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The Ocean’s ‘Digital Twin’? Marine Environmental Data Through Time

Sabine Höhler, Susanna Lidström and Tirza Meyer from the Mediated Planet project at the Division will present in the WASP-HS seminar series #frAIday, organized by Umeå University. In their presentation they aim to sketch the history of opening the ‘black box’ of the ocean.

Seminar poster.

The Ocean’s ‘Digital Twin’? Marine Environmental Data Through Time

Sabine Höhler, Susanna Lidström, and Tirza Meyer

Division of History of Science, Technology and Environment, KTH Royal Institute of Technology Stockholm

Much hope is tied to the creation of a digital twin of the ocean based on an ever more extensive body of ocean data. Representing the ocean in the digital space is a way of analyzing and modeling the ocean in a ‘laboratory’ setting. Studying the ocean stripped from its natural complexity, so the idea, can better inform and instruct humans on how to interact with the ocean environment. Our twentieth century understanding of the ocean as a central ecosystem in the planetary environment would not have been possible without long-term information gathering. However, also ocean data generation is a messy and contested process. Its history is even more important to study since we ‘know’ the ocean mostly in mediated ways. We observe the ocean almost exclusively through scientific instruments, and we formulate ocean policies, legislation, and development goals based on data and increasingly on digital information. That this data has a history makes the past, present, and future of the digital ocean not just a scientific but a political issue.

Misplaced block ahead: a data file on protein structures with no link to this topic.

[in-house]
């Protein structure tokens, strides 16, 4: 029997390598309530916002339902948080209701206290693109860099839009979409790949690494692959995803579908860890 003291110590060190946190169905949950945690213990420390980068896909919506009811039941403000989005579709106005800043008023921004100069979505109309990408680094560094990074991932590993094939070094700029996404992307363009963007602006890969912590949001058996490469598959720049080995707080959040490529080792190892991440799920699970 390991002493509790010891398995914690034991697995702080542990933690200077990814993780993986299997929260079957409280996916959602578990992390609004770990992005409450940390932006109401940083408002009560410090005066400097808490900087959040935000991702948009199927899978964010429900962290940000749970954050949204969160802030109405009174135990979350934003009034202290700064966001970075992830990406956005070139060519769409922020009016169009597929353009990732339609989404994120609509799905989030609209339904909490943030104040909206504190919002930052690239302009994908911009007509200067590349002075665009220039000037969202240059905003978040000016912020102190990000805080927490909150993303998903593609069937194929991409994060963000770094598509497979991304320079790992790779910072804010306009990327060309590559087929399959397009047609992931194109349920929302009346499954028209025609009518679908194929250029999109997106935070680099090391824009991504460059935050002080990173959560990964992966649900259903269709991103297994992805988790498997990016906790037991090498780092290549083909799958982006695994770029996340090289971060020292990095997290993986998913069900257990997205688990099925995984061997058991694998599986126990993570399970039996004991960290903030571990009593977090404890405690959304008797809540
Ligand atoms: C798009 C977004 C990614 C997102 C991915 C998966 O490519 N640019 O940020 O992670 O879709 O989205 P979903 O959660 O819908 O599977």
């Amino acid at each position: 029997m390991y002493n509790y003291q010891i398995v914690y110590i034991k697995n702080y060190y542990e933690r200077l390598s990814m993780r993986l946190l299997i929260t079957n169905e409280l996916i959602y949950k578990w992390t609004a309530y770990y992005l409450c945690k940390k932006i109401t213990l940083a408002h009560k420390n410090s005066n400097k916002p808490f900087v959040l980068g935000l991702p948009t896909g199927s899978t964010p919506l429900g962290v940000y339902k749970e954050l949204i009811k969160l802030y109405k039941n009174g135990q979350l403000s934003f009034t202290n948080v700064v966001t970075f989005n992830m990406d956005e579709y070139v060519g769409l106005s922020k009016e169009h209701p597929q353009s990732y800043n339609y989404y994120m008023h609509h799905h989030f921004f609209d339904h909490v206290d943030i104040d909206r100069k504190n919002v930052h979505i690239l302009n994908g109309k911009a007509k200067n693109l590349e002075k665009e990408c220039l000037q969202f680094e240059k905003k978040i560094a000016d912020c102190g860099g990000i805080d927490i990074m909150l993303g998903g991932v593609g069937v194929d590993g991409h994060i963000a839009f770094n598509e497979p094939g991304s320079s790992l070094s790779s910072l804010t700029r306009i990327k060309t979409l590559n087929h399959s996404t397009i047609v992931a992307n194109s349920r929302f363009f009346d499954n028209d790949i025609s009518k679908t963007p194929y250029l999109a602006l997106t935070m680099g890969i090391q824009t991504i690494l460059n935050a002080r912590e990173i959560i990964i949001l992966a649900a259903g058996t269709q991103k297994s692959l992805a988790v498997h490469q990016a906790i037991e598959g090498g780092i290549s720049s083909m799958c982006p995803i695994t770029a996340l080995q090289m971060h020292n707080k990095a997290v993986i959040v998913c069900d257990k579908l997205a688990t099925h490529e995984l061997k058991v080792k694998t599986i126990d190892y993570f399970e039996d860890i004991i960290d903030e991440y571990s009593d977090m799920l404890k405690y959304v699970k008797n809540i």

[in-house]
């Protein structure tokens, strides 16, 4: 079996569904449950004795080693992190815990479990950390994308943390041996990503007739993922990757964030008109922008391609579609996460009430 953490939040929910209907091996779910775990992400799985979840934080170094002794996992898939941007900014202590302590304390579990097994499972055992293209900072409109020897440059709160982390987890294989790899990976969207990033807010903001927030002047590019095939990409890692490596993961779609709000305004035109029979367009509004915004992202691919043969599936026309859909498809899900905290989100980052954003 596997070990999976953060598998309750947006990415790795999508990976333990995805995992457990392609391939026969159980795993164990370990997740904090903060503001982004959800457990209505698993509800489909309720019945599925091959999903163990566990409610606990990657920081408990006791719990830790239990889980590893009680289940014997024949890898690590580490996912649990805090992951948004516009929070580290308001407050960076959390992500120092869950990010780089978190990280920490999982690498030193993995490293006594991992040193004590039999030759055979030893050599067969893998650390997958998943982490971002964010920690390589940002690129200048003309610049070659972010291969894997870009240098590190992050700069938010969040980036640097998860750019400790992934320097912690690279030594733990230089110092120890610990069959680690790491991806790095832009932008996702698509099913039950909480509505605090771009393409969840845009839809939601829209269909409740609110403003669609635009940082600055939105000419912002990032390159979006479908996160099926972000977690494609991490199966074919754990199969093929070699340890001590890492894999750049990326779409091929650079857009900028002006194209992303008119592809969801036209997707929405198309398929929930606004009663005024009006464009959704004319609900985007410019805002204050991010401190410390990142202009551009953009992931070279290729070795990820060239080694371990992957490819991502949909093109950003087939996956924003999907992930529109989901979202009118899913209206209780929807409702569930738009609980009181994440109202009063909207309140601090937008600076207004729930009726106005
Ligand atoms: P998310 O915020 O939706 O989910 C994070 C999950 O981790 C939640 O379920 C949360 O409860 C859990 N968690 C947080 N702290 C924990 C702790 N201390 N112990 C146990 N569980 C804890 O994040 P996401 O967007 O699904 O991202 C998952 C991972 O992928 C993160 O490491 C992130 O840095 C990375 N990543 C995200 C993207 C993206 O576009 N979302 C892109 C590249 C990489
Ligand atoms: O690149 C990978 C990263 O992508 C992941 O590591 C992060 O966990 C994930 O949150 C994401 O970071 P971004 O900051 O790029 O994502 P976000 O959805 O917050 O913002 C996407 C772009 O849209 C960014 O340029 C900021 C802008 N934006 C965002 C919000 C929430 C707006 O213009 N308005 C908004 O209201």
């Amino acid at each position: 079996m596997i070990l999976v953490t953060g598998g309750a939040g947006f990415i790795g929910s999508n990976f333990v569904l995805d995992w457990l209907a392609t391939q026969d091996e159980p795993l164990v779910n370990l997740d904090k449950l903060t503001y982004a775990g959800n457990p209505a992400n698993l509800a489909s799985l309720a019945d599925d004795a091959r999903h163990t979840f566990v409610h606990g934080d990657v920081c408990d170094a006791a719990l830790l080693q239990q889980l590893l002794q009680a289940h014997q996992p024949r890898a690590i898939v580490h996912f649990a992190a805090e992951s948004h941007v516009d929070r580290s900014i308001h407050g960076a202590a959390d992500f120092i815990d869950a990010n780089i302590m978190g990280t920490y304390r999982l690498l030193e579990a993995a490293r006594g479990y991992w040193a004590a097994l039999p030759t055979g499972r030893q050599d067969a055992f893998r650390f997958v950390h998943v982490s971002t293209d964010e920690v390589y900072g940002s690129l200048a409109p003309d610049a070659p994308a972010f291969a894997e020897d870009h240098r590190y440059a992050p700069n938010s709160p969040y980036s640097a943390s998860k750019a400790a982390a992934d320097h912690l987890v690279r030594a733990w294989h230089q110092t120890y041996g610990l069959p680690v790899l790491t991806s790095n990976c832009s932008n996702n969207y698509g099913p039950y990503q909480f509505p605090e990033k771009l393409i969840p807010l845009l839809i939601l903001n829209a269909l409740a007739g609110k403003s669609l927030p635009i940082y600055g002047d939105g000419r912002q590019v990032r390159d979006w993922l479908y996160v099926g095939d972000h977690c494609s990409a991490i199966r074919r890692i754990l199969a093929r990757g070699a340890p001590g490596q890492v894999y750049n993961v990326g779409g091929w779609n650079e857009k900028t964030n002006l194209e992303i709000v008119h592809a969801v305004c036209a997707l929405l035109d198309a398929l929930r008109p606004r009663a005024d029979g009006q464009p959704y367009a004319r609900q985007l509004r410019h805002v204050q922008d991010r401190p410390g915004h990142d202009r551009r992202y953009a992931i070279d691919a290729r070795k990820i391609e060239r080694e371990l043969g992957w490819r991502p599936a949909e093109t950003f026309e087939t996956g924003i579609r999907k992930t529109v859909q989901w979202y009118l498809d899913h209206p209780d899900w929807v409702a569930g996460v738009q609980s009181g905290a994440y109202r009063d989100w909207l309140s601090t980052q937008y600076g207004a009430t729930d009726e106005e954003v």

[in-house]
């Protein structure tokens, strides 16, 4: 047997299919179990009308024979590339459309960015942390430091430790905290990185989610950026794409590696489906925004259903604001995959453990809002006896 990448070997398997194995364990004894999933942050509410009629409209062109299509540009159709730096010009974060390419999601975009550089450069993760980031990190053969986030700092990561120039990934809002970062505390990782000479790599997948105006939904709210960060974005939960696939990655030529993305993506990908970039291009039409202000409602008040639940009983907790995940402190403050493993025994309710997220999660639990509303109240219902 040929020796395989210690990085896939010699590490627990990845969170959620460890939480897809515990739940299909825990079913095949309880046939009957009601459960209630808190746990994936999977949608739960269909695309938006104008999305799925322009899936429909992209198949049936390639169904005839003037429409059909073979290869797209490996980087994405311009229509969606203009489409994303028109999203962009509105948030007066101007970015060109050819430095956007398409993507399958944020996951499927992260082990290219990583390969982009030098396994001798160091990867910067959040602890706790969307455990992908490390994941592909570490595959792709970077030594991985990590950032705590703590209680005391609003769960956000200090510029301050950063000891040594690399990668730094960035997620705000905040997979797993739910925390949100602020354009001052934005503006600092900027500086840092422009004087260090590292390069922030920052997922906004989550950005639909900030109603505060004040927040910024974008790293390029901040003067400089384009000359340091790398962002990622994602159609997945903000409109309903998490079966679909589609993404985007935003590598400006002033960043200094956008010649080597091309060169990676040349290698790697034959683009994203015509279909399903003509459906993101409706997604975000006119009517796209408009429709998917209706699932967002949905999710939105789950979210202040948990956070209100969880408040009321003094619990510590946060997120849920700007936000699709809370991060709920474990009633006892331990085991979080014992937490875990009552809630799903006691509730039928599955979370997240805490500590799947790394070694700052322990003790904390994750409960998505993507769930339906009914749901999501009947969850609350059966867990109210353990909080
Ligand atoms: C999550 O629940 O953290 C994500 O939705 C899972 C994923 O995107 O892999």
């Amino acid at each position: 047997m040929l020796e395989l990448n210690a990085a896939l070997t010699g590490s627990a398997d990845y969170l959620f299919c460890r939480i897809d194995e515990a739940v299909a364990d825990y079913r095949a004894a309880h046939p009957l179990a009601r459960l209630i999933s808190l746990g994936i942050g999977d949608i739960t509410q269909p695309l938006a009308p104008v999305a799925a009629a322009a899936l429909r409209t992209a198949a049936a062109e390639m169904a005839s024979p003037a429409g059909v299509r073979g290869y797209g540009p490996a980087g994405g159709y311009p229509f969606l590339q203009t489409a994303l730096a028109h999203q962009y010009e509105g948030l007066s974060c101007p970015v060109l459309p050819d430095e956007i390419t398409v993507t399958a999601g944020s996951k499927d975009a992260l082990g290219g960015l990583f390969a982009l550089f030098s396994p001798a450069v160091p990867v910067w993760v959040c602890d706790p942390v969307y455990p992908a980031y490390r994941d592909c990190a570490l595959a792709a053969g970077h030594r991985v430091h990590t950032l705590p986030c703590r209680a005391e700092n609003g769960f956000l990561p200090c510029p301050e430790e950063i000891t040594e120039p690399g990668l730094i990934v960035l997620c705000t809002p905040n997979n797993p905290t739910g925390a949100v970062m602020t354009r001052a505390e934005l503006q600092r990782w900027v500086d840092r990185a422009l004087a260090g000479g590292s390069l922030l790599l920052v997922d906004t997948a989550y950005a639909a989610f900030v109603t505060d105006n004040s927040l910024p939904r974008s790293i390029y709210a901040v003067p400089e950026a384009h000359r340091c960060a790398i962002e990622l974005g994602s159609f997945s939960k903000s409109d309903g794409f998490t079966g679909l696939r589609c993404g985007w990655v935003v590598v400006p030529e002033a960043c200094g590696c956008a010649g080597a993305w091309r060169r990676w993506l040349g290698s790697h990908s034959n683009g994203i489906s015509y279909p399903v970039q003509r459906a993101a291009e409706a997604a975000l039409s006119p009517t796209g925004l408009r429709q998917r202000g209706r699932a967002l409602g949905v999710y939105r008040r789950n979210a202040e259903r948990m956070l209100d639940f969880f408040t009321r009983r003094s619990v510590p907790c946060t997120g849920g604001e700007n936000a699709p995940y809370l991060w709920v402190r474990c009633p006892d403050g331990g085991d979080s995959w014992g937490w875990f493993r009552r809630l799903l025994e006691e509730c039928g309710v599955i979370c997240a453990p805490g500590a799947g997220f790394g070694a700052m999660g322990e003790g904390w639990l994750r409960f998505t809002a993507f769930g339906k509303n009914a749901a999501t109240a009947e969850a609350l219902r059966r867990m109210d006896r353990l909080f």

Our presentation aims to sketch the history of opening the ‘black box’ of the ocean. We use examples of the Challenger expedition in the 1870s, of satellite oceanography in the 1990s, and of present-day autonomous ocean sensor systems. We ask how the specific tools and the information they generated mobilized different understandings of the ocean as resource and territory, as climate moderator and as carbon sink. Dredges, satellites and deep-ocean floats created new ocean knowledges, politics, and also new ontologies. No matter how inclusive, refined, and versatile the databases are, so our argument, the digital ocean will not be a simple 1:1 representation or “twin”. While the data corpus may be quite functional to model ocean behavior, it will always rest on selections serving particular purposes and interest

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